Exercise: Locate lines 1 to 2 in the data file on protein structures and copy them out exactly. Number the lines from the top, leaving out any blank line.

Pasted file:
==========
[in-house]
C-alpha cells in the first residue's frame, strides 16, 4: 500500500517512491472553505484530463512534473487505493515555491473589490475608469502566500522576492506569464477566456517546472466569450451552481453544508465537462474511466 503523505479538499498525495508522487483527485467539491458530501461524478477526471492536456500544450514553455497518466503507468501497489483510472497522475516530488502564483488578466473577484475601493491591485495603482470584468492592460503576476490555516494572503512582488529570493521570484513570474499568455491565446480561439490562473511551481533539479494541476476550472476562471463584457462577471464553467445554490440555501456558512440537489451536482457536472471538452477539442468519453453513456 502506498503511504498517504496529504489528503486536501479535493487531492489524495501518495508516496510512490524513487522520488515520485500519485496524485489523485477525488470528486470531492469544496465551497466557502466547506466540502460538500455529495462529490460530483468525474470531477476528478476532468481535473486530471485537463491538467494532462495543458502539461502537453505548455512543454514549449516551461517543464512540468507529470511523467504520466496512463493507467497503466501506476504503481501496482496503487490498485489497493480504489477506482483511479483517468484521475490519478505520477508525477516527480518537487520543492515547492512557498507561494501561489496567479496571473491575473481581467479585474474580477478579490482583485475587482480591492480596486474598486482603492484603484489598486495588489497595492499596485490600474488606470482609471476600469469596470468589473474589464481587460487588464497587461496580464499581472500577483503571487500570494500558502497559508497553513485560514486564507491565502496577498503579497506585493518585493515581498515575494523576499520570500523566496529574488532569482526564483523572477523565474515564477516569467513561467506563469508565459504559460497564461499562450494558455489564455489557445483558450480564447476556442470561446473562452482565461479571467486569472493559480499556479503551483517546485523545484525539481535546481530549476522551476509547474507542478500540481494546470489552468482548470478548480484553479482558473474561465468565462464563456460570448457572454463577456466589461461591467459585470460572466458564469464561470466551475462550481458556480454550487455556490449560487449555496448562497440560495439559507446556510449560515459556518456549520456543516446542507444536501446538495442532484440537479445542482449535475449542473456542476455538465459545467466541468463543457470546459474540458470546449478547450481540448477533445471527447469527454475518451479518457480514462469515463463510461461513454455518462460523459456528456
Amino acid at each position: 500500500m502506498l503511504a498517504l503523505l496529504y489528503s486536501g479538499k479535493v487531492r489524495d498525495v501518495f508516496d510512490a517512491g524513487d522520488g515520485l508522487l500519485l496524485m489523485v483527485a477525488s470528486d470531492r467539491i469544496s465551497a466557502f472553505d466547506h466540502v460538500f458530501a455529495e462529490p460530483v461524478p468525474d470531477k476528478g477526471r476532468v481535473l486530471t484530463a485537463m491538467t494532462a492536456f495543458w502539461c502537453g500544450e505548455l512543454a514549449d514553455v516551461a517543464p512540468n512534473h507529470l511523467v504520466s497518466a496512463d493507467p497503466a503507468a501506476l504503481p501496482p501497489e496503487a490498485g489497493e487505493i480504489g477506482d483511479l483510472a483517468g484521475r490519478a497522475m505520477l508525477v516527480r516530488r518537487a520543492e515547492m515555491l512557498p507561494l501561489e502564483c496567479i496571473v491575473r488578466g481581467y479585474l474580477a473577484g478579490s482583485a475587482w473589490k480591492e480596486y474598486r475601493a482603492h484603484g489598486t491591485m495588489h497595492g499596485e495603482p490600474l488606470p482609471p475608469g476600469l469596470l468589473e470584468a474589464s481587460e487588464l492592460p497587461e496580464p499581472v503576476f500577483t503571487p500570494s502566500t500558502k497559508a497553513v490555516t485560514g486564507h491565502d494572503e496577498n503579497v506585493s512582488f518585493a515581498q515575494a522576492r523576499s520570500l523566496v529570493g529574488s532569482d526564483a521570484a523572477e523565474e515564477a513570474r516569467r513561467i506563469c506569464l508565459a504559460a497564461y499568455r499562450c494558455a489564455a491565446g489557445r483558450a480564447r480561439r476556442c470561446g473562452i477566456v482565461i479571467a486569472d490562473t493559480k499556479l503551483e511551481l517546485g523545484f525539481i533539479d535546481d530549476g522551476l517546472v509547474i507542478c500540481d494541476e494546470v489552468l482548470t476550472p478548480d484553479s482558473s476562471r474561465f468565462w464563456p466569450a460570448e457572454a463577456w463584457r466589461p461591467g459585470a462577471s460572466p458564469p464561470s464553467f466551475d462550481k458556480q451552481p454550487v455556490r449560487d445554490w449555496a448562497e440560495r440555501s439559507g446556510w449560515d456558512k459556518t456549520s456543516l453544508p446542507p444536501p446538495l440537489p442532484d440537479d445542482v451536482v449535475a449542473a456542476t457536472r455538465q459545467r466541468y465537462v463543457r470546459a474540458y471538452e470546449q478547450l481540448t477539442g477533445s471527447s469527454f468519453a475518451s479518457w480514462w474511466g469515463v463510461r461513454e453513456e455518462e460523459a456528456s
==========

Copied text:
[in-house]
C-alpha cells in the first residue's frame, strides 16, 4: 500500500517512491472553505484530463512534473487505493515555491473589490475608469502566500522576492506569464477566456517546472466569450451552481453544508465537462474511466 503523505479538499498525495508522487483527485467539491458530501461524478477526471492536456500544450514553455497518466503507468501497489483510472497522475516530488502564483488578466473577484475601493491591485495603482470584468492592460503576476490555516494572503512582488529570493521570484513570474499568455491565446480561439490562473511551481533539479494541476476550472476562471463584457462577471464553467445554490440555501456558512440537489451536482457536472471538452477539442468519453453513456 502506498503511504498517504496529504489528503486536501479535493487531492489524495501518495508516496510512490524513487522520488515520485500519485496524485489523485477525488470528486470531492469544496465551497466557502466547506466540502460538500455529495462529490460530483468525474470531477476528478476532468481535473486530471485537463491538467494532462495543458502539461502537453505548455512543454514549449516551461517543464512540468507529470511523467504520466496512463493507467497503466501506476504503481501496482496503487490498485489497493480504489477506482483511479483517468484521475490519478505520477508525477516527480518537487520543492515547492512557498507561494501561489496567479496571473491575473481581467479585474474580477478579490482583485475587482480591492480596486474598486482603492484603484489598486495588489497595492499596485490600474488606470482609471476600469469596470468589473474589464481587460487588464497587461496580464499581472500577483503571487500570494500558502497559508497553513485560514486564507491565502496577498503579497506585493518585493515581498515575494523576499520570500523566496529574488532569482526564483523572477523565474515564477516569467513561467506563469508565459504559460497564461499562450494558455489564455489557445483558450480564447476556442470561446473562452482565461479571467486569472493559480499556479503551483517546485523545484525539481535546481530549476522551476509547474507542478500540481494546470489552468482548470478548480484553479482558473474561465468565462464563456460570448457572454463577456466589461461591467459585470460572466458564469464561470466551475462550481458556480454550487455556490449560487449555496448562497440560495439559507446556510449560515459556518456549520456543516446542507444536501446538495442532484440537479445542482449535475449542473456542476455538465459545467466541468463543457470546459474540458470546449478547450481540448477533445471527447469527454475518451479518457480514462469515463463510461461513454455518462460523459456528456